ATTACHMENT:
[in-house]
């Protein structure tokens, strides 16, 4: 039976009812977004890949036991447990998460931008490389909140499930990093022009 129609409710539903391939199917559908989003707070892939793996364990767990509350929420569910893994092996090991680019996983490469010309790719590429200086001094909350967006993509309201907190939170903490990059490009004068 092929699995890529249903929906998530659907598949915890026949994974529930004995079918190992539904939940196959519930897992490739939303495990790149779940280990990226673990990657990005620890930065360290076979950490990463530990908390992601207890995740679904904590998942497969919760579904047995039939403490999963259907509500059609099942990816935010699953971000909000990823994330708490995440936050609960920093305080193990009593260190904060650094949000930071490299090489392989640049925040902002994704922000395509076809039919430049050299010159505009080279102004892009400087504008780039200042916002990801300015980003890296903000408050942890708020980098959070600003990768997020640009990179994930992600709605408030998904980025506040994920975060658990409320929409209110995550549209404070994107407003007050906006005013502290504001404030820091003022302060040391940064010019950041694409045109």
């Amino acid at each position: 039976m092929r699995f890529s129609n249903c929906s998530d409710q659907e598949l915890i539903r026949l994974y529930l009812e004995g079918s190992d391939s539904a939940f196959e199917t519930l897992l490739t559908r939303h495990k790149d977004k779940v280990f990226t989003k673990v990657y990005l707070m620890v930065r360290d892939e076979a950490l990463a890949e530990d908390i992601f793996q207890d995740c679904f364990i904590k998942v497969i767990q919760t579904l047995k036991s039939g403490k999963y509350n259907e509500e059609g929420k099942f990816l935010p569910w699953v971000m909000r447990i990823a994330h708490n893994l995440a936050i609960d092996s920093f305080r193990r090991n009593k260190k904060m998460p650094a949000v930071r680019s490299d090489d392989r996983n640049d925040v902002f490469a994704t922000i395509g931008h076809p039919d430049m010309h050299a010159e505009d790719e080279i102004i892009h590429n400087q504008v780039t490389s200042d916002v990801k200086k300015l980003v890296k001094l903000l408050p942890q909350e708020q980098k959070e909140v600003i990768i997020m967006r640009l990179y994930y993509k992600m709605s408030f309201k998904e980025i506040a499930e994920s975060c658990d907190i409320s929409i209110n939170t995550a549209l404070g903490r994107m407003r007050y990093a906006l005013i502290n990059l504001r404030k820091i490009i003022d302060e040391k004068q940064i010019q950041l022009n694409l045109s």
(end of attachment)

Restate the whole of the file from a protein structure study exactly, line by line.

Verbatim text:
[in-house]
């Protein structure tokens, strides 16, 4: 039976009812977004890949036991447990998460931008490389909140499930990093022009 129609409710539903391939199917559908989003707070892939793996364990767990509350929420569910893994092996090991680019996983490469010309790719590429200086001094909350967006993509309201907190939170903490990059490009004068 092929699995890529249903929906998530659907598949915890026949994974529930004995079918190992539904939940196959519930897992490739939303495990790149779940280990990226673990990657990005620890930065360290076979950490990463530990908390992601207890995740679904904590998942497969919760579904047995039939403490999963259907509500059609099942990816935010699953971000909000990823994330708490995440936050609960920093305080193990009593260190904060650094949000930071490299090489392989640049925040902002994704922000395509076809039919430049050299010159505009080279102004892009400087504008780039200042916002990801300015980003890296903000408050942890708020980098959070600003990768997020640009990179994930992600709605408030998904980025506040994920975060658990409320929409209110995550549209404070994107407003007050906006005013502290504001404030820091003022302060040391940064010019950041694409045109």
């Amino acid at each position: 039976m092929r699995f890529s129609n249903c929906s998530d409710q659907e598949l915890i539903r026949l994974y529930l009812e004995g079918s190992d391939s539904a939940f196959e199917t519930l897992l490739t559908r939303h495990k790149d977004k779940v280990f990226t989003k673990v990657y990005l707070m620890v930065r360290d892939e076979a950490l990463a890949e530990d908390i992601f793996q207890d995740c679904f364990i904590k998942v497969i767990q919760t579904l047995k036991s039939g403490k999963y509350n259907e509500e059609g929420k099942f990816l935010p569910w699953v971000m909000r447990i990823a994330h708490n893994l995440a936050i609960d092996s920093f305080r193990r090991n009593k260190k904060m998460p650094a949000v930071r680019s490299d090489d392989r996983n640049d925040v902002f490469a994704t922000i395509g931008h076809p039919d430049m010309h050299a010159e505009d790719e080279i102004i892009h590429n400087q504008v780039t490389s200042d916002v990801k200086k300015l980003v890296k001094l903000l408050p942890q909350e708020q980098k959070e909140v600003i990768i997020m967006r640009l990179y994930y993509k992600m709605s408030f309201k998904e980025i506040a499930e994920s975060c658990d907190i409320s929409i209110n939170t995550a549209l404070g903490r994107m407003r007050y990093a906006l005013i502290n990059l504001r404030k820091i490009i003022d302060e040391k004068q940064i010019q950041l022009n694409l045109s």